Concern is growing around England as those who heavily rely on the public sector wait to find out how next week's Spending Review will affect them.
BBC-commissioned research suggests certain areas of England may feel the impact more than others.
Middlesbrough was found to be least resilient to cuts in the research carried out by Experian, which was published by the BBC last month.
Experts have voiced fears cuts may lead to health problems and a rise in crime.
In Liverpool, a senior public health lecturer has warned the cuts may increase ill health in the city, which has the highest concentration of deprived areas, according to the Experian research.
Dr Alex Scott-Samuel, clinical senior lecturer in public health at the University of Liverpool, said the area also had higher levels of disease and premature death than other parts of England.
He said such inequalities would only increase as a result of government policy changes, particularly if there were job cuts.
"When there is an increase in unemployment, there is an increase in ill health and death rates," he added.
"I am very concerned about people's health in Liverpool."
Even though the government has promised not to cut healthcare spending, Dr Scott-Samuel said a tradition of allocating more NHS resources to the South East than the North West meant the area was particularly vulnerable.
However, he added that a lot of work was being done locally to address the issue of health inequality.
In Hull, which has the highest proportion of people claiming benefits, according to the research, workers at a homeless charity which relies on local authority funding and housing benefit have said they fear for its future.
Peter Drinkell, project director of Doorstep, which provides housing for the homeless, said he was concerned the charity might be "forced out of the market" by the cuts.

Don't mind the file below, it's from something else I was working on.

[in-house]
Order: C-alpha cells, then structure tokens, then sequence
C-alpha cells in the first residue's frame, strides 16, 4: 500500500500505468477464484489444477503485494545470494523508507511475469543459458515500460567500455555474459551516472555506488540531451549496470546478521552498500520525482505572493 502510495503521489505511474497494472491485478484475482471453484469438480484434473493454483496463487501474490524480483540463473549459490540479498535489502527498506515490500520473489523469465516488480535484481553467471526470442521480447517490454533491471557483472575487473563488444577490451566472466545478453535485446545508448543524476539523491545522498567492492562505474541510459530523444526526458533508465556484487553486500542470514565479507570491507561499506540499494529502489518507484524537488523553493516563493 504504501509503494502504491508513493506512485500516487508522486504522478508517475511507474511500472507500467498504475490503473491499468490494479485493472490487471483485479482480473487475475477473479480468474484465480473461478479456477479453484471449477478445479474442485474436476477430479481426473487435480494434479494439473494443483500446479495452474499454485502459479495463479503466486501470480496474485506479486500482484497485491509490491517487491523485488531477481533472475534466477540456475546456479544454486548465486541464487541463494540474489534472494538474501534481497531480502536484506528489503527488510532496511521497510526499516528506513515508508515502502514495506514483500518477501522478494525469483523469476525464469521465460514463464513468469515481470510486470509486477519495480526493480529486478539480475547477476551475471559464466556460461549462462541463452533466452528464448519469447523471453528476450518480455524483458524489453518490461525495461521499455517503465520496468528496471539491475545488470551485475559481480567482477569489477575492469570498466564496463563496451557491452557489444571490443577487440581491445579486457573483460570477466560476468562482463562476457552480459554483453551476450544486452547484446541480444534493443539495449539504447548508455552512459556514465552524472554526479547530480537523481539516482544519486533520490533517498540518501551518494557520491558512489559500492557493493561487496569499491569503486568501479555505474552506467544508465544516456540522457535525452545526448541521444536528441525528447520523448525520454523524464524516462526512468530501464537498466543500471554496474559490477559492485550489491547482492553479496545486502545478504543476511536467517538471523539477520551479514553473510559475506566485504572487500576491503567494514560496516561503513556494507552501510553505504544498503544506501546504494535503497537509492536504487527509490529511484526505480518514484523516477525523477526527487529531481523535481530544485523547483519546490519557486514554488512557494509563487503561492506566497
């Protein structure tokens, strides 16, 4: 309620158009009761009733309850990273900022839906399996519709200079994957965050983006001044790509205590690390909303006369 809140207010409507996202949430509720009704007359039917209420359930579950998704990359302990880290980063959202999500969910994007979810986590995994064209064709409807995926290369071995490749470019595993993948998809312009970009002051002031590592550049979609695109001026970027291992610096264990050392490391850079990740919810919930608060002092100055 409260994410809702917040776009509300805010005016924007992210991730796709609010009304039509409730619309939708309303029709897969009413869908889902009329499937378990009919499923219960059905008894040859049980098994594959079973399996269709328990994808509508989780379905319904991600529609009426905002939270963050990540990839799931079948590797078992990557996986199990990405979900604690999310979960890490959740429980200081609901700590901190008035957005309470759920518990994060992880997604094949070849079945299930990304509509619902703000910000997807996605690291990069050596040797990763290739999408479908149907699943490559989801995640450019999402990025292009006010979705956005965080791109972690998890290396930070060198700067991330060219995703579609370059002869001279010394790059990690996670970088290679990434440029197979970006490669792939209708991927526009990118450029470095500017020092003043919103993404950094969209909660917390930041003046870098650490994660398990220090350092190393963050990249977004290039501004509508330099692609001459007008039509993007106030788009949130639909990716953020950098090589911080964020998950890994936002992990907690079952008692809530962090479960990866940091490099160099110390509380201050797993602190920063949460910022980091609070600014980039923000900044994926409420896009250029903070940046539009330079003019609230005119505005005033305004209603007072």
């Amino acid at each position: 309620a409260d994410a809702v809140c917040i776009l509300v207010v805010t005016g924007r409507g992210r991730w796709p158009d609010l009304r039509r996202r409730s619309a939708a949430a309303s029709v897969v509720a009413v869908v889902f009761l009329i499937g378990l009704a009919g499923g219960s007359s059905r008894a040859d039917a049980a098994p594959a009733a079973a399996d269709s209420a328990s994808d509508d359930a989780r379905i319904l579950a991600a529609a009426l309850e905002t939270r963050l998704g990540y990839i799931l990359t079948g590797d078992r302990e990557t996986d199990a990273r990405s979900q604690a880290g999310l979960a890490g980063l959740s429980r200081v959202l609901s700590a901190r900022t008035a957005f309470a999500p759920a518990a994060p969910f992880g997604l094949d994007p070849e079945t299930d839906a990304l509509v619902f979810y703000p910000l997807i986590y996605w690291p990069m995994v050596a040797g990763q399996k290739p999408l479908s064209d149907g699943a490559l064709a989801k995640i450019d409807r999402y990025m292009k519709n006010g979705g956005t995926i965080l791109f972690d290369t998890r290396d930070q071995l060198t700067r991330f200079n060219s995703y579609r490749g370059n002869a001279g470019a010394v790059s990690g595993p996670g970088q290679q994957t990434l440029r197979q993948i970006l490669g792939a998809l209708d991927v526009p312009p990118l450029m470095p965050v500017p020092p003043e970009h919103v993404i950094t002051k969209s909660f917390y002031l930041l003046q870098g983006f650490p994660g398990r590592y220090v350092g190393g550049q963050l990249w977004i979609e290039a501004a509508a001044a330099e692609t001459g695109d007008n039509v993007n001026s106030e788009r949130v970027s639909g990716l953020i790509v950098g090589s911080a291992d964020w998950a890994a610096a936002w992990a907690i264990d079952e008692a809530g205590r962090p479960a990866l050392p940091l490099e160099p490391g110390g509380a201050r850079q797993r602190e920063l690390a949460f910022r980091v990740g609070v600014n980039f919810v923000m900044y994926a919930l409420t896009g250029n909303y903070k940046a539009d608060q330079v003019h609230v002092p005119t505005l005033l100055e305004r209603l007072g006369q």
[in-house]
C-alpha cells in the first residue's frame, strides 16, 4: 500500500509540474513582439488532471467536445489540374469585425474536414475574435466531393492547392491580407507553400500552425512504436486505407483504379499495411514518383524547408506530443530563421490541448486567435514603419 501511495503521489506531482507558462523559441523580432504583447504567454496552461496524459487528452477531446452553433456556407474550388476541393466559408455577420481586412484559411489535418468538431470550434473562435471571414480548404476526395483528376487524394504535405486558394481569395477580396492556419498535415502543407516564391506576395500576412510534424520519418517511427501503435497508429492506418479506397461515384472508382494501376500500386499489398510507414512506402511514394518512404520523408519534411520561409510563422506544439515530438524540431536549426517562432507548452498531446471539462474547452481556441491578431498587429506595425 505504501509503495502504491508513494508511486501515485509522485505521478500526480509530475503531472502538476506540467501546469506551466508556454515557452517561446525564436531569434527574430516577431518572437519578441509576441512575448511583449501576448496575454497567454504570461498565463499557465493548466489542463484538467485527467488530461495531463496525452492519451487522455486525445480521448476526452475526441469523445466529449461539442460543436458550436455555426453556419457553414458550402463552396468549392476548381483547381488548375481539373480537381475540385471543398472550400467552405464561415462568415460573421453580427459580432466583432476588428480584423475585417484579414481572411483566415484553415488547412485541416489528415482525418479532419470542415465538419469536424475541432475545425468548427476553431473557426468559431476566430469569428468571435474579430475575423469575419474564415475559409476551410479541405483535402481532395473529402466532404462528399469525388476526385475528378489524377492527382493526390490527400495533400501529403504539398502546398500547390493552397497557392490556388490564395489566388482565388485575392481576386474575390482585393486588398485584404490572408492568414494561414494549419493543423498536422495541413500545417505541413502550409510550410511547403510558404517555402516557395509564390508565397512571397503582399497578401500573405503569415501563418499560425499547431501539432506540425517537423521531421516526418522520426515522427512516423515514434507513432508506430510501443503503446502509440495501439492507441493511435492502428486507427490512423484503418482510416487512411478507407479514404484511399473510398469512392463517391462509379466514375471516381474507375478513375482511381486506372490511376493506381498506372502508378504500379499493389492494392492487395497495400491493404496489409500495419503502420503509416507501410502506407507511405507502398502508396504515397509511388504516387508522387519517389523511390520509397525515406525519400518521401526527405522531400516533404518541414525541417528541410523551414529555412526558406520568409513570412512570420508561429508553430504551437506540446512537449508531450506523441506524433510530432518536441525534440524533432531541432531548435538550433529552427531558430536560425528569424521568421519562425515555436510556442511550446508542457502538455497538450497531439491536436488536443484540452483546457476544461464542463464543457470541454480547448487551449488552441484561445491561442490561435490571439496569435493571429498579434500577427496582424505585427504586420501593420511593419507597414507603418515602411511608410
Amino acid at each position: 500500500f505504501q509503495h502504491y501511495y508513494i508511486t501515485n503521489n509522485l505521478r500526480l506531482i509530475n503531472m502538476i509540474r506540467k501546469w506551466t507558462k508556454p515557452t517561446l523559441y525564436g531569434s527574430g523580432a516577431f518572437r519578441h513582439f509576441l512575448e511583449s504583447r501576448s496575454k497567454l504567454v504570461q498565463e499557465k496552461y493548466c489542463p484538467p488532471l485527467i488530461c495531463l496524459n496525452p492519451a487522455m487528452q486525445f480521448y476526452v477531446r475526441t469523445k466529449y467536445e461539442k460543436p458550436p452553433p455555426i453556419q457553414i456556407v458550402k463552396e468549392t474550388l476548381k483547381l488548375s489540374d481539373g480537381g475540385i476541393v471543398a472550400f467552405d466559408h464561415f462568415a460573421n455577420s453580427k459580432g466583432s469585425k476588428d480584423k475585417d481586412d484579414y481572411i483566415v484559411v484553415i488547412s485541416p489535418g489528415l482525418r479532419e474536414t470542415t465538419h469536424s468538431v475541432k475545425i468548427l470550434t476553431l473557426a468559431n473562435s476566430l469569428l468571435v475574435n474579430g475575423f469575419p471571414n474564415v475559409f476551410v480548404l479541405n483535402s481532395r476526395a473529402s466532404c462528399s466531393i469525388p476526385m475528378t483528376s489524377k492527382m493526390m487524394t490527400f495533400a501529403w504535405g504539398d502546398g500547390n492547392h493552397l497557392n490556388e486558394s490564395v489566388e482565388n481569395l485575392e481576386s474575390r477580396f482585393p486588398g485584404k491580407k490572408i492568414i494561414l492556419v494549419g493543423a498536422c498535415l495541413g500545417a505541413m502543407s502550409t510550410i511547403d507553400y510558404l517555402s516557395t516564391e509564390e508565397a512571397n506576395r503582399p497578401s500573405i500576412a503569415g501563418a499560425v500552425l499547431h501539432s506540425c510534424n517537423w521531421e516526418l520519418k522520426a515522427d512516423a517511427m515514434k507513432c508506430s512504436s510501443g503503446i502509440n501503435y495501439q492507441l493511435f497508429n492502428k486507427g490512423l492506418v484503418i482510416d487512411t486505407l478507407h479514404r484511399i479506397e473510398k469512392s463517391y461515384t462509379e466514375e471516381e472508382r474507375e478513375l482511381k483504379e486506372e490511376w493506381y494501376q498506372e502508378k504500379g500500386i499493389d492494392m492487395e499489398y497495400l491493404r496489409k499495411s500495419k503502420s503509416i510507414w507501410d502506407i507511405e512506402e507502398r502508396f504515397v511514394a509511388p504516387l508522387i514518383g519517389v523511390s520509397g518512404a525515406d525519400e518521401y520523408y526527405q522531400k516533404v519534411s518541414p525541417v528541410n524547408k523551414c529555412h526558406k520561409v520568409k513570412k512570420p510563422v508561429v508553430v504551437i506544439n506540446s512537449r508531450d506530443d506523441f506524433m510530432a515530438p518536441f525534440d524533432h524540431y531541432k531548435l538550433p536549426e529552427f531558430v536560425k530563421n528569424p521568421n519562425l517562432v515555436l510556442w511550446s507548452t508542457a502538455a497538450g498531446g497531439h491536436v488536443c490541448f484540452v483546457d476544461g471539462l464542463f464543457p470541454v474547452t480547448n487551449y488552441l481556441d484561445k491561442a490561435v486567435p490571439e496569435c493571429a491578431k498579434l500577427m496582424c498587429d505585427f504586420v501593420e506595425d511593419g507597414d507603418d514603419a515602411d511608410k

Tower Hamlets in east London is another area the Experian research suggested could feel the impact of cuts quite significantly.
The research showed the borough had the highest proportion of households vulnerable to long-term unemployment.
Tower Hamlets Council said it had a range of schemes to get unemployed residents back to work and was taking steps to minimise the impact of budget cuts.
Policing budgets are expected to be hit hard in the Spending Review and some forces have already announced anticipated job cuts.
The cut to the police budget in England and Wales is generally expected to total 25%.
Kent Police's chief constable, Ian Learmonth, has said he fears crime could rise if the force has to make cuts of up to 20%.
He said expected budget savings of £53m over four years meant up to 1,500 jobs could be lost.
Greater Manchester Police announced last month that it was also expecting to lose 1,500 officers, plus 1,600 civilian workers, from a total of 12,000 employees.
In the Experian research, Manchester had the third worst crime rate of 324 local authorities in England.
Chief Constable Peter Fahy has said the cuts will be "challenging and painful" and will have an impact on policing.
GMP Federation has said it could lead to crime rising in the long term.
A spokeswoman for GMP Authority said forces would not know exactly what budgets they have until about December, but added their focus would be on protecting front-line services.
Local authorities are also preparing to hear how their budget will be cut.
Barnsley council in South Yorkshire has announced it is to shed up to 335 jobs early next year.
Letters have been sent to more than 1,500 employees to tell them their jobs might be affected.
The news comes just weeks after the council said it was cutting 156 posts with the privatisation of the town's home help service.
Ray Oldroyd, Barnsley branch secretary for Unison, said: "This is going to have a major impact on front-line services across communities."
In Nottinghamshire, the county council says it will do "all it can" to avoid closing community facilities because of funding cuts.
The county's libraries and recycling centres are among the amenities facing cutbacks, but councillors said they would look at alternatives to closure.
Shropshire Fire and Rescue Service has warned that cuts to its fire prevention department could put lives at risk.
It is trying to find cuts of £3m over four years to its current £21m budget.